Transgender hormone therapy monitoring

Symptoms of abnormal testosterone levels can indicate an underlying issue. In males, low testosterone can cause:

  • Low sex drive
  • Erectile dysfunction
  • Depressed mood and difficulty concentrating
  • Reduced muscle mass and strength
  • Increased body fat

Females may experience:

  • Reduced sexual desire
  • Depression, anxiety, and lack of focus
  • Changes in menstrual cycle
  • Thinning hair
  • Growth of facial and body hair

For middle-aged and older males, routine testosterone testing can detect age-related decline. Levels naturally decrease after age 30, but excessively low levels may require treatment.

Underlying health conditions like type 2 diabetes, obesity, and pituitary disorders can also impact testosterone. Testing helps diagnose these conditions.

For transgender men undergoing testosterone therapy, testing determines proper hormone dosage and monitors treatment effectiveness.

Clinical Testing vs. At-Home Test Kits

Traditionally, testosterone testing requires a blood draw at a lab or doctor’s office. The sample then gets sent for analysis to determine concentration. Clinical tests are highly accurate but less convenient.

At-home testosterone test kits provide a sampling alternative that is easy to use and more affordable. No lab or phlebotomist is needed. Most kits test levels using blood from a simple finger prick or saliva. You collect a sample in the privacy of your home and mail it to a lab for analysis.

In general, at-home kits have comparable accuracy if sampling protocols are carefully followed.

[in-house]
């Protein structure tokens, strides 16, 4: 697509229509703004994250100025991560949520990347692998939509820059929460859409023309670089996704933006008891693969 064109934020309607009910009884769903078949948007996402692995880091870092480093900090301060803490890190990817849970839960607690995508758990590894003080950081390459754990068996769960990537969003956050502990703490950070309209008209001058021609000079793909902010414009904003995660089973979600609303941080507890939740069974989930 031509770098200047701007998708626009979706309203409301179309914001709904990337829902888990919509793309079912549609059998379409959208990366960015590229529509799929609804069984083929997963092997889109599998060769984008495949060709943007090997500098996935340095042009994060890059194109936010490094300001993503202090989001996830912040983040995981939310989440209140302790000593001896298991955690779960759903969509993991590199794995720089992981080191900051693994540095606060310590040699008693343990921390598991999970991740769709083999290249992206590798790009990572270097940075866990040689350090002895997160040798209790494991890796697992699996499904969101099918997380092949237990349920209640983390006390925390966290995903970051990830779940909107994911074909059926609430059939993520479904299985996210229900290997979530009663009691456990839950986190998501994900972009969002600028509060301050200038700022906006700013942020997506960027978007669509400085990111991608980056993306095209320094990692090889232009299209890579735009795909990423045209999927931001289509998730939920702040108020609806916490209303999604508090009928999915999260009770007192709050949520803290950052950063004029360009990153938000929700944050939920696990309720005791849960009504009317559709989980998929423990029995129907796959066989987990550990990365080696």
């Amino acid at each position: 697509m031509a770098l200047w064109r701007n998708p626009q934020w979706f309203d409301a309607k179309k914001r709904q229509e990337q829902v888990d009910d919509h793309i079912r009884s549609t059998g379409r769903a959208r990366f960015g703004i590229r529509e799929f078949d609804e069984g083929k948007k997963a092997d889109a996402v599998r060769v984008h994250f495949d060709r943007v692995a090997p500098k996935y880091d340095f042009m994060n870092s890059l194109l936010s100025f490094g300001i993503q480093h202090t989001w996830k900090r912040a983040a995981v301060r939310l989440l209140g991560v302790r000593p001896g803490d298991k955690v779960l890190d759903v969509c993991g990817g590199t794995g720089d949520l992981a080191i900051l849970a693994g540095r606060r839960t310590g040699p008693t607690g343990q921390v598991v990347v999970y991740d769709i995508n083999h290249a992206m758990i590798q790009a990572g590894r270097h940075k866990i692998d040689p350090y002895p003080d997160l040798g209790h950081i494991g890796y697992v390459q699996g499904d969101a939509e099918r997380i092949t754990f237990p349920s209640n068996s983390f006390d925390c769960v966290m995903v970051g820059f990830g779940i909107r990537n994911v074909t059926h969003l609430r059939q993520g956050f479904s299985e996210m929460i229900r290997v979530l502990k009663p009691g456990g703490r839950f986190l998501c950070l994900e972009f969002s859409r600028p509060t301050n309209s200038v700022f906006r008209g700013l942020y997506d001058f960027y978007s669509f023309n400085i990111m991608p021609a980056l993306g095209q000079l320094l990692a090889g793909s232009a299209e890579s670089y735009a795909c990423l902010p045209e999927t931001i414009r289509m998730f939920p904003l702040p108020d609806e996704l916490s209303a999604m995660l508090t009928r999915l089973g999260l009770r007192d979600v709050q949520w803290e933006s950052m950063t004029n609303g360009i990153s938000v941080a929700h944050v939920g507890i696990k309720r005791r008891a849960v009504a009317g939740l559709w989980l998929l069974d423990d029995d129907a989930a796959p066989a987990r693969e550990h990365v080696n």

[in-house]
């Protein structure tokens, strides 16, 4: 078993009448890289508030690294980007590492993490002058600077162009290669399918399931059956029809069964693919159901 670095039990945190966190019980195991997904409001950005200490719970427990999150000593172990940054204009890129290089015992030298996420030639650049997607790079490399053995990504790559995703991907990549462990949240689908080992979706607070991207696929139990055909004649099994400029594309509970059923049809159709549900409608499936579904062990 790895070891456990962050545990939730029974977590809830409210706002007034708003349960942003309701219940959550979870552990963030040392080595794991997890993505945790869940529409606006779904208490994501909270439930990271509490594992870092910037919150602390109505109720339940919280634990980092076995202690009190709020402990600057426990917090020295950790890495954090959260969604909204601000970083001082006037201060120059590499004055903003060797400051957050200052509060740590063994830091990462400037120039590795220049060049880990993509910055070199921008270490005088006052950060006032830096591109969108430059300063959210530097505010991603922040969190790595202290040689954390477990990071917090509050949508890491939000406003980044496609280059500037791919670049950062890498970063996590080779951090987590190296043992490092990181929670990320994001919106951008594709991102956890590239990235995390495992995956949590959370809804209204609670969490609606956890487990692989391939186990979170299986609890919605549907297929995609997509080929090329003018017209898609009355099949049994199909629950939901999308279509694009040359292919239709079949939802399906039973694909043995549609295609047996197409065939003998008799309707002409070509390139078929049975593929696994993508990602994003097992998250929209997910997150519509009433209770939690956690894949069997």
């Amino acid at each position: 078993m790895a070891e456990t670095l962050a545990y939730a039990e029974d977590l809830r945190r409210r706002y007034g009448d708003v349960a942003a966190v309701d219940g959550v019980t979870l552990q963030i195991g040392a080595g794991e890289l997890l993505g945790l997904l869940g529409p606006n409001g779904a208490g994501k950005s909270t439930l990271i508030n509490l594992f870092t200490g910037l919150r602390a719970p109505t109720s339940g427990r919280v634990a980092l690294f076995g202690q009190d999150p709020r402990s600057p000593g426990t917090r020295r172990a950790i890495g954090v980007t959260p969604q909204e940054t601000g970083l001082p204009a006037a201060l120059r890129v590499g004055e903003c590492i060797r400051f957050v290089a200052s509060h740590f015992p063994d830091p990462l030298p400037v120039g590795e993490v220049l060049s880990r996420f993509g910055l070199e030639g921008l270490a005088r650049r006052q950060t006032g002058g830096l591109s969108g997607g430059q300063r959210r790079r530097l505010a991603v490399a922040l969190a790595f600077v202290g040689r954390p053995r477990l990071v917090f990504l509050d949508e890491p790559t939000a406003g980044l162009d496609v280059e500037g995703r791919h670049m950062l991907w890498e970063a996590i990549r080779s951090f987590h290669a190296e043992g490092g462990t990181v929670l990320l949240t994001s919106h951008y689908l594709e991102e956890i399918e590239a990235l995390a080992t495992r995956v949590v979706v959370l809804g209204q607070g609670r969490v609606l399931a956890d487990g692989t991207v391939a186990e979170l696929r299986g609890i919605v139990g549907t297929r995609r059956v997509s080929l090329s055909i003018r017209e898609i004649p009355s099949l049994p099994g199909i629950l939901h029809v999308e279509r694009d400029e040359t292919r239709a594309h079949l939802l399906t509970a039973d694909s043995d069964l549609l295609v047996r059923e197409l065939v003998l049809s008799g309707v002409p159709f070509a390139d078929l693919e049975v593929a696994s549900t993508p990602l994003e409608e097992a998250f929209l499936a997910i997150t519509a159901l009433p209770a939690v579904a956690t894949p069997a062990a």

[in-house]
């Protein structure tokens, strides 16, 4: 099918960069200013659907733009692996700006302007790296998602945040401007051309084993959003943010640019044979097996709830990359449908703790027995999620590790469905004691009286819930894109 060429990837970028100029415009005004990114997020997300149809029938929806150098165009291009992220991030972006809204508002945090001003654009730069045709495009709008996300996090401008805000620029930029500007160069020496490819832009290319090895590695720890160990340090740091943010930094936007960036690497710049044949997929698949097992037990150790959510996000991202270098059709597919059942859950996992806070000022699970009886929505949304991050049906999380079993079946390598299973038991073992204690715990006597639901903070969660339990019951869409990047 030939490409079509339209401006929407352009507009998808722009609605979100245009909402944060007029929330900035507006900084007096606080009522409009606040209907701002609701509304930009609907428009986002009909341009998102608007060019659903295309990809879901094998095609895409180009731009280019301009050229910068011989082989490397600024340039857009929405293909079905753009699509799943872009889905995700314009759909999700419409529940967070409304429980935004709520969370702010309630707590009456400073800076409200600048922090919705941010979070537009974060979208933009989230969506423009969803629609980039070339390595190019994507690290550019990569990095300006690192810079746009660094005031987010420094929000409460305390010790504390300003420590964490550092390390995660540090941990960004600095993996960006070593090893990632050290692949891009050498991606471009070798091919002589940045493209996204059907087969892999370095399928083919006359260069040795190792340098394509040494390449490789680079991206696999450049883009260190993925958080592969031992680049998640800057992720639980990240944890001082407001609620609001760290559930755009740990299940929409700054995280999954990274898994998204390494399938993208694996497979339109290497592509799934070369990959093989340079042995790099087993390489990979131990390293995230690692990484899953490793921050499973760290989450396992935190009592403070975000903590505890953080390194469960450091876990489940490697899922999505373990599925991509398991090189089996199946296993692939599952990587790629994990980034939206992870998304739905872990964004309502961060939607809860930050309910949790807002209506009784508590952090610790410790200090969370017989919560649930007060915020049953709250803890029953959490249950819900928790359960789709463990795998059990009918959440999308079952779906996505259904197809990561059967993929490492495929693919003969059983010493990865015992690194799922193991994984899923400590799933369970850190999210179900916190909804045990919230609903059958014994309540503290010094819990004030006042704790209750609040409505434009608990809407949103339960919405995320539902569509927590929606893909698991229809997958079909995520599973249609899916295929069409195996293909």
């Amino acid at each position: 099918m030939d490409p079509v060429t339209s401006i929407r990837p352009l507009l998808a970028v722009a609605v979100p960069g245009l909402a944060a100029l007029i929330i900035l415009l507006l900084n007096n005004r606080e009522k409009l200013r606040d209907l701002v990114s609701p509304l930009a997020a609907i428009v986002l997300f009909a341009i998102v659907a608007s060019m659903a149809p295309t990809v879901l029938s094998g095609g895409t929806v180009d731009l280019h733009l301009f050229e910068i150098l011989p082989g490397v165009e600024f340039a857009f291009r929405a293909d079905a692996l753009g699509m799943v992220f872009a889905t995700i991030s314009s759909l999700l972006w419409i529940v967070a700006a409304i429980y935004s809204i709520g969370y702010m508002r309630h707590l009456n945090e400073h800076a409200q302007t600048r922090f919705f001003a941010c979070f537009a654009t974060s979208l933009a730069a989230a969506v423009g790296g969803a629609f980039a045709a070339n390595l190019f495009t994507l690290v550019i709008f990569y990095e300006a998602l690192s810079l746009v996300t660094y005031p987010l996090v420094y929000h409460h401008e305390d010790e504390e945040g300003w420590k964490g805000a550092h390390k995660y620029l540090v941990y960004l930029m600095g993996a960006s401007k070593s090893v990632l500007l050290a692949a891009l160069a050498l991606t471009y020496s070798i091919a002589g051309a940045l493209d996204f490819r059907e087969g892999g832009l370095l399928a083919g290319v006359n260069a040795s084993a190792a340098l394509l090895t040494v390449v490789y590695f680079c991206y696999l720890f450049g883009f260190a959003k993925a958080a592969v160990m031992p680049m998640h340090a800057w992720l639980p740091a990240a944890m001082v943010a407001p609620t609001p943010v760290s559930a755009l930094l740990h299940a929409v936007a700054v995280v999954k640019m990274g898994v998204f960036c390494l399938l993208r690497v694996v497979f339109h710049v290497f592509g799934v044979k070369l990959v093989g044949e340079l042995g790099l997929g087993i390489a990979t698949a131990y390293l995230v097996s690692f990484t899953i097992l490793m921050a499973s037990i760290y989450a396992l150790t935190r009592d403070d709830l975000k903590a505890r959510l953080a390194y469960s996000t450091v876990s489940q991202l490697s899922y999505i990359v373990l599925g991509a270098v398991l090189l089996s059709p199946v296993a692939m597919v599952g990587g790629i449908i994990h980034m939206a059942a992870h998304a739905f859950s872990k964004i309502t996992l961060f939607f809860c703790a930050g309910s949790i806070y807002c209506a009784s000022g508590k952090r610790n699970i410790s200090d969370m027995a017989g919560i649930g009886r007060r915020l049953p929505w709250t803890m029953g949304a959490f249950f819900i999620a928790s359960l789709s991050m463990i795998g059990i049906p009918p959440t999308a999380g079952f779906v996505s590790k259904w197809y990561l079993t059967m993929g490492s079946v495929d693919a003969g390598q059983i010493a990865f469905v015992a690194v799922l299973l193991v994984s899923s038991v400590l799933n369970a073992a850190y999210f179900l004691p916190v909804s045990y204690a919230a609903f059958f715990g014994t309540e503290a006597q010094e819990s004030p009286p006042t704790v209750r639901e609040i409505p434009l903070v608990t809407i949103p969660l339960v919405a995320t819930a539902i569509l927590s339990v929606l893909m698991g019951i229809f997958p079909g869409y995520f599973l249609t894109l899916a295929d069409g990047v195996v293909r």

How to Test Testosterone Levels

Using an at-home test kit is quick and straightforward:

  1. Order a Test Kit: Reputable home testosterone tests can be purchased online or from pharmacies. Choose whether you prefer saliva or testosterone blood test.
  2. Prepare for Your Test: Avoid eating, drinking, or brushing teeth for 30 minutes before testing, as this can alter results. Some kits recommend gently rubbing the testing area to stimulate blood flow beforehand.
  3. Collect Your Sample: For blood testing, prick your finger tip and let a droplet of blood fall onto the collection card. For saliva, spit into a collection tube until you reach the fill line.
  4. Send to the Lab: Place your sample card in the return mailer and drop in the mailbox. Avoid touching collection areas after sampling.
  5. Receive Your Results: You’ll receive a detailed testosterone test report within a few days. This will include your testosterone levels and an interpretation based on standard health ranges.

Understanding Your Test Results

Test reports present results in nanograms per deciliter (ng/dL). The table below shows normal reference ranges:

Group Normal Testosterone Range
Males age 19-39 250-827 ng/dL
Males age 40-59 193-761 ng/dL
Females age 19-39 8-48 ng/dL